Basic Principles & Training

Building an Effective Mentoring Culture: Basic Principles

  1. It is the responsibility of departments and schools to mentor faculty in ways that help them to reach their full potential in teaching, research and service.  Mentoring is important for faculty at all stages of their careers, pre-tenure and post-tenure.
  2. Mentoring of faculty is a responsibility of all tenured faculty members.
  3. Although all tenured faculty members have a service obligation to mentor faculty, department chairs (or, where appropriate, associate deans) are responsible for implementing, overseeing, and assessing the effectiveness of the mentoring program.  Chairs should provide the unit dean with an annual review of the mentoring program including information on mentoring activity, successes, and challenges.
  4. Mentoring is both a formal and an informal activity.  Mentoring concerns internal expectations for teaching, research and service as well as external measures of success such as awards.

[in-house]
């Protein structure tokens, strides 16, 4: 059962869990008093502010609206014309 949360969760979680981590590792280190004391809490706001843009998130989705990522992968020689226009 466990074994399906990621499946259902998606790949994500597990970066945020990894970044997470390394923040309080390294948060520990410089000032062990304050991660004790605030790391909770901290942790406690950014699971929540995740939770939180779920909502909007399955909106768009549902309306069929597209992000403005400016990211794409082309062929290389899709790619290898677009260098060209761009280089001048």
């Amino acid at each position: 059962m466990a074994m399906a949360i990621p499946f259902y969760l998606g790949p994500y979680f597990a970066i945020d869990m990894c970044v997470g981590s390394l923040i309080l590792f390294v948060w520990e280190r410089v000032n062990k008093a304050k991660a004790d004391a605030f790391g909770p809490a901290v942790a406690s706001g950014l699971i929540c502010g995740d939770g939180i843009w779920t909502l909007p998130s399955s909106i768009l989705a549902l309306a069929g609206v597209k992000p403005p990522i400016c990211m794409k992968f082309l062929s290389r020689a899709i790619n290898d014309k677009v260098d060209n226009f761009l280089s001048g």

5. While there are several best practices associated with faculty mentoring, mentoring protocols need to be flexible within and across academic units.  While departments and units should strive to incorporate best practices into their mentoring, a “one size fits all” approach is not recommended.  Each department and unit should tailor its mentoring policy to fit the local culture.
  6. Each dean should provide an overview of the unit’s mentoring along with reports from department chairs to the Provost.
  7. In order to build a culture of mentoring at UB with accountability, a Mentoring Advisory Committee should work to institutionalize assessment of the program. The Mentoring Advisory Committee will be a standing university committee of faculty members appointed by the Provost for a three-year term. 
  8. On-going opportunities for mentor training should be provided at the provostal and decanal levels.


Mentor training initiatives

Mentor training initiatives should include face-to-face workshops, presentations on best practices, and online resources to guide mentoring activities.  Mentor training will be provided annually through:

  • Department chair workshops conducted by the Vice Provost for Faculty Affairs
  • Annual university-sponsored workshops
  • Ad hoc decanal workshops
  • On-line self-help


Getting Started: